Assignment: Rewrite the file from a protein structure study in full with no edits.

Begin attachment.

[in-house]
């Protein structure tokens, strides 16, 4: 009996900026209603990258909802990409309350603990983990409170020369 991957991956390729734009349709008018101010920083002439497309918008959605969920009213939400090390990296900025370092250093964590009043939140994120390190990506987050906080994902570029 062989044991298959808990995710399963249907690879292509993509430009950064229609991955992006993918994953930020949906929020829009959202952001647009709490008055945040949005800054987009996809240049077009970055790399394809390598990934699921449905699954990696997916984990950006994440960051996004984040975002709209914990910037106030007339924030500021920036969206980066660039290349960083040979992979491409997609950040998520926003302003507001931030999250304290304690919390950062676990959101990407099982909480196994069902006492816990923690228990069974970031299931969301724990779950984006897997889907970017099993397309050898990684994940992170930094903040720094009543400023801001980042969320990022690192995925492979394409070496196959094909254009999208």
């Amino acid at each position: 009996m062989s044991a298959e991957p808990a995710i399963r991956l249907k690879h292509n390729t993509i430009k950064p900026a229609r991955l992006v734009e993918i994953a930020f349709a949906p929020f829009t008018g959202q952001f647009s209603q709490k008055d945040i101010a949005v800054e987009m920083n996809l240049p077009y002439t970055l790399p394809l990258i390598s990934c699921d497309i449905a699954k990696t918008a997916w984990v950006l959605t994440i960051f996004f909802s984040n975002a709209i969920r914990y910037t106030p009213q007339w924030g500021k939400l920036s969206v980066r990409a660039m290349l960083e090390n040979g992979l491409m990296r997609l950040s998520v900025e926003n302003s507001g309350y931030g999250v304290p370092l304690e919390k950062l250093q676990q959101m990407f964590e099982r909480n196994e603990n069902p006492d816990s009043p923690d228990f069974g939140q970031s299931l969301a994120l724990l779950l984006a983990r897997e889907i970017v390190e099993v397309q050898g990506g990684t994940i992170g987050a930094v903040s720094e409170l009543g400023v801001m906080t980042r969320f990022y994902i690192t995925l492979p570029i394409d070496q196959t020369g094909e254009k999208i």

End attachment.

[in-house]
């Protein structure tokens, strides 16, 4: 009996900026209603990258909802990409309350603990983990409170020369 991957991956390729734009349709008018101010920083002439497309918008959605969920009213939400090390990296900025370092250093964590009043939140994120390190990506987050906080994902570029 062989044991298959808990995710399963249907690879292509993509430009950064229609991955992006993918994953930020949906929020829009959202952001647009709490008055945040949005800054987009996809240049077009970055790399394809390598990934699921449905699954990696997916984990950006994440960051996004984040975002709209914990910037106030007339924030500021920036969206980066660039290349960083040979992979491409997609950040998520926003302003507001931030999250304290304690919390950062676990959101990407099982909480196994069902006492816990923690228990069974970031299931969301724990779950984006897997889907970017099993397309050898990684994940992170930094903040720094009543400023801001980042969320990022690192995925492979394409070496196959094909254009999208």
């Amino acid at each position: 009996m062989s044991a298959e991957p808990a995710i399963r991956l249907k690879h292509n390729t993509i430009k950064p900026a229609r991955l992006v734009e993918i994953a930020f349709a949906p929020f829009t008018g959202q952001f647009s209603q709490k008055d945040i101010a949005v800054e987009m920083n996809l240049p077009y002439t970055l790399p394809l990258i390598s990934c699921d497309i449905a699954k990696t918008a997916w984990v950006l959605t994440i960051f996004f909802s984040n975002a709209i969920r914990y910037t106030p009213q007339w924030g500021k939400l920036s969206v980066r990409a660039m290349l960083e090390n040979g992979l491409m990296r997609l950040s998520v900025e926003n302003s507001g309350y931030g999250v304290p370092l304690e919390k950062l250093q676990q959101m990407f964590e099982r909480n196994e603990n069902p006492d816990s009043p923690d228990f069974g939140q970031s299931l969301a994120l724990l779950l984006a983990r897997e889907i970017v390190e099993v397309q050898g990506g990684t994940i992170g987050a930094v903040s720094e409170l009543g400023v801001m906080t980042r969320f990022y994902i690192t995925l492979p570029i394409d070496q196959t020369g094909e254009k999208i």